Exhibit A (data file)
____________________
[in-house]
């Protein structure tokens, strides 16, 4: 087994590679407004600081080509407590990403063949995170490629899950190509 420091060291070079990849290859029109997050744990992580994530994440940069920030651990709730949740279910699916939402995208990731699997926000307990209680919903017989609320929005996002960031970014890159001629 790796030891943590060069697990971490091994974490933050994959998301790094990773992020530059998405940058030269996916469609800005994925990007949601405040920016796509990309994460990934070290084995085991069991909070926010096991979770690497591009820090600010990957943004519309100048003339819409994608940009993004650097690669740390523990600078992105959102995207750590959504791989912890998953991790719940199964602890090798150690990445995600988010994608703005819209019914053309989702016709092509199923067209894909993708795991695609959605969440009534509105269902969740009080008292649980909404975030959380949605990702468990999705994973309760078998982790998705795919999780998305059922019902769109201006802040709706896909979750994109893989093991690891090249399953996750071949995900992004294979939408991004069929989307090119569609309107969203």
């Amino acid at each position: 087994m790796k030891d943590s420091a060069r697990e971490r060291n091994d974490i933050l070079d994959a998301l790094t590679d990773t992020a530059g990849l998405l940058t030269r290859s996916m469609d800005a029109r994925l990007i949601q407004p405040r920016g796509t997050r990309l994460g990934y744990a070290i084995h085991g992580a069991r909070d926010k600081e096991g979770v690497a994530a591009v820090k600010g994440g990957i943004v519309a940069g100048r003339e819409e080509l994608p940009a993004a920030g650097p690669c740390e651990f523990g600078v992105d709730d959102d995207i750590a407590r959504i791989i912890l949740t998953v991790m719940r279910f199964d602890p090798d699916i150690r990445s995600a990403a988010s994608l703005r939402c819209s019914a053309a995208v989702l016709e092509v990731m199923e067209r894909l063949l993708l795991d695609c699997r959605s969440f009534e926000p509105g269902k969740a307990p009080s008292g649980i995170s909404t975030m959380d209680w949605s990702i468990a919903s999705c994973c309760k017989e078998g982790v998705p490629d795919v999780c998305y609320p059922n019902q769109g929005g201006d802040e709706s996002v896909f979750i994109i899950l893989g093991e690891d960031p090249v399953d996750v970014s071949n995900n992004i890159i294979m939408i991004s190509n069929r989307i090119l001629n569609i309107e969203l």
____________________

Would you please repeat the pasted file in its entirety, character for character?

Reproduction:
[in-house]
């Protein structure tokens, strides 16, 4: 087994590679407004600081080509407590990403063949995170490629899950190509 420091060291070079990849290859029109997050744990992580994530994440940069920030651990709730949740279910699916939402995208990731699997926000307990209680919903017989609320929005996002960031970014890159001629 790796030891943590060069697990971490091994974490933050994959998301790094990773992020530059998405940058030269996916469609800005994925990007949601405040920016796509990309994460990934070290084995085991069991909070926010096991979770690497591009820090600010990957943004519309100048003339819409994608940009993004650097690669740390523990600078992105959102995207750590959504791989912890998953991790719940199964602890090798150690990445995600988010994608703005819209019914053309989702016709092509199923067209894909993708795991695609959605969440009534509105269902969740009080008292649980909404975030959380949605990702468990999705994973309760078998982790998705795919999780998305059922019902769109201006802040709706896909979750994109893989093991690891090249399953996750071949995900992004294979939408991004069929989307090119569609309107969203």
């Amino acid at each position: 087994m790796k030891d943590s420091a060069r697990e971490r060291n091994d974490i933050l070079d994959a998301l790094t590679d990773t992020a530059g990849l998405l940058t030269r290859s996916m469609d800005a029109r994925l990007i949601q407004p405040r920016g796509t997050r990309l994460g990934y744990a070290i084995h085991g992580a069991r909070d926010k600081e096991g979770v690497a994530a591009v820090k600010g994440g990957i943004v519309a940069g100048r003339e819409e080509l994608p940009a993004a920030g650097p690669c740390e651990f523990g600078v992105d709730d959102d995207i750590a407590r959504i791989i912890l949740t998953v991790m719940r279910f199964d602890p090798d699916i150690r990445s995600a990403a988010s994608l703005r939402c819209s019914a053309a995208v989702l016709e092509v990731m199923e067209r894909l063949l993708l795991d695609c699997r959605s969440f009534e926000p509105g269902k969740a307990p009080s008292g649980i995170s909404t975030m959380d209680w949605s990702i468990a919903s999705c994973c309760k017989e078998g982790v998705p490629d795919v999780c998305y609320p059922n019902q769109g929005g201006d802040e709706s996002v896909f979750i994109i899950l893989g093991e690891d960031p090249v399953d996750v970014s071949n995900n992004i890159i294979m939408i991004s190509n069929r989307i090119l001629n569609i309107e969203l």